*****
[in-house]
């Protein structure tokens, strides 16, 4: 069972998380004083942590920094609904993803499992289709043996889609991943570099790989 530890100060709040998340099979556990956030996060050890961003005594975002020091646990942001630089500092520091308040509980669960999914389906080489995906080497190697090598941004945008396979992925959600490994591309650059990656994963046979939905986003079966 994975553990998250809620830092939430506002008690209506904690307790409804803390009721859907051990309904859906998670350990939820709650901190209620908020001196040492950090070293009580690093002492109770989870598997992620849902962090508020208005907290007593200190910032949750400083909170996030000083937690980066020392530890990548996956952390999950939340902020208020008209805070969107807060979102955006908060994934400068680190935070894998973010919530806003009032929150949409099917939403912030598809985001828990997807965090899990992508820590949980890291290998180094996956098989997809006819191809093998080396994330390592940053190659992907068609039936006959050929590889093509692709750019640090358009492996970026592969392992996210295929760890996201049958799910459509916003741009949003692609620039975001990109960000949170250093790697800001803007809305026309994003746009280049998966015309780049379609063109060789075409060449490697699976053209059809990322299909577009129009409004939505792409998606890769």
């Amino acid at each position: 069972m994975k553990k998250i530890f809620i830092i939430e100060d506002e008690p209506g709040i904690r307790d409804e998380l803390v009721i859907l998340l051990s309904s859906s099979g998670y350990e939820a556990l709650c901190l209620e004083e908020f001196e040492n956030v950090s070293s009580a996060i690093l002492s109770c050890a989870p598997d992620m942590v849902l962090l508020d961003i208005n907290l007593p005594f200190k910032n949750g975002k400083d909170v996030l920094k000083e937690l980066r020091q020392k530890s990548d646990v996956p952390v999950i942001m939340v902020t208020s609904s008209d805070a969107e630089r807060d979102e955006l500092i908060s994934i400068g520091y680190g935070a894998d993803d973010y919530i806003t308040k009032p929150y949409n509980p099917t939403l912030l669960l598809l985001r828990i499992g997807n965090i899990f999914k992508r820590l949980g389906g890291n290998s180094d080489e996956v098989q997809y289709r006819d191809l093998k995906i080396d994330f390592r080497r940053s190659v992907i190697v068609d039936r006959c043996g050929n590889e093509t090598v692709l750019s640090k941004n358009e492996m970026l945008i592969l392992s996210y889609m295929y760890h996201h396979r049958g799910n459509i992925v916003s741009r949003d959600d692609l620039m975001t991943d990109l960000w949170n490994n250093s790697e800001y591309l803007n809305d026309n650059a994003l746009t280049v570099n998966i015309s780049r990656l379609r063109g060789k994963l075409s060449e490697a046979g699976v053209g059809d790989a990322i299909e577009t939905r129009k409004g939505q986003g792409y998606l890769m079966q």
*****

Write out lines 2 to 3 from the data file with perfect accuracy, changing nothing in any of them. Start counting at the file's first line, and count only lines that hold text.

């Protein structure tokens, strides 16, 4: 069972998380004083942590920094609904993803499992289709043996889609991943570099790989 530890100060709040998340099979556990956030996060050890961003005594975002020091646990942001630089500092520091308040509980669960999914389906080489995906080497190697090598941004945008396979992925959600490994591309650059990656994963046979939905986003079966 994975553990998250809620830092939430506002008690209506904690307790409804803390009721859907051990309904859906998670350990939820709650901190209620908020001196040492950090070293009580690093002492109770989870598997992620849902962090508020208005907290007593200190910032949750400083909170996030000083937690980066020392530890990548996956952390999950939340902020208020008209805070969107807060979102955006908060994934400068680190935070894998973010919530806003009032929150949409099917939403912030598809985001828990997807965090899990992508820590949980890291290998180094996956098989997809006819191809093998080396994330390592940053190659992907068609039936006959050929590889093509692709750019640090358009492996970026592969392992996210295929760890996201049958799910459509916003741009949003692609620039975001990109960000949170250093790697800001803007809305026309994003746009280049998966015309780049379609063109060789075409060449490697699976053209059809990322299909577009129009409004939505792409998606890769």
């Amino acid at each position: 069972m994975k553990k998250i530890f809620i830092i939430e100060d506002e008690p209506g709040i904690r307790d409804e998380l803390v009721i859907l998340l051990s309904s859906s099979g998670y350990e939820a556990l709650c901190l209620e004083e908020f001196e040492n956030v950090s070293s009580a996060i690093l002492s109770c050890a989870p598997d992620m942590v849902l962090l508020d961003i208005n907290l007593p005594f200190k910032n949750g975002k400083d909170v996030l920094k000083e937690l980066r020091q020392k530890s990548d646990v996956p952390v999950i942001m939340v902020t208020s609904s008209d805070a969107e630089r807060d979102e955006l500092i908060s994934i400068g520091y680190g935070a894998d993803d973010y919530i806003t308040k009032p929150y949409n509980p099917t939403l912030l669960l598809l985001r828990i499992g997807n965090i899990f999914k992508r820590l949980g389906g890291n290998s180094d080489e996956v098989q997809y289709r006819d191809l093998k995906i080396d994330f390592r080497r940053s190659v992907i190697v068609d039936r006959c043996g050929n590889e093509t090598v692709l750019s640090k941004n358009e492996m970026l945008i592969l392992s996210y889609m295929y760890h996201h396979r049958g799910n459509i992925v916003s741009r949003d959600d692609l620039m975001t991943d990109l960000w949170n490994n250093s790697e800001y591309l803007n809305d026309n650059a994003l746009t280049v570099n998966i015309s780049r990656l379609r063109g060789k994963l075409s060449e490697a046979g699976v053209g059809d790989a990322i299909e577009t939905r129009k409004g939505q986003g792409y998606l890769m079966q």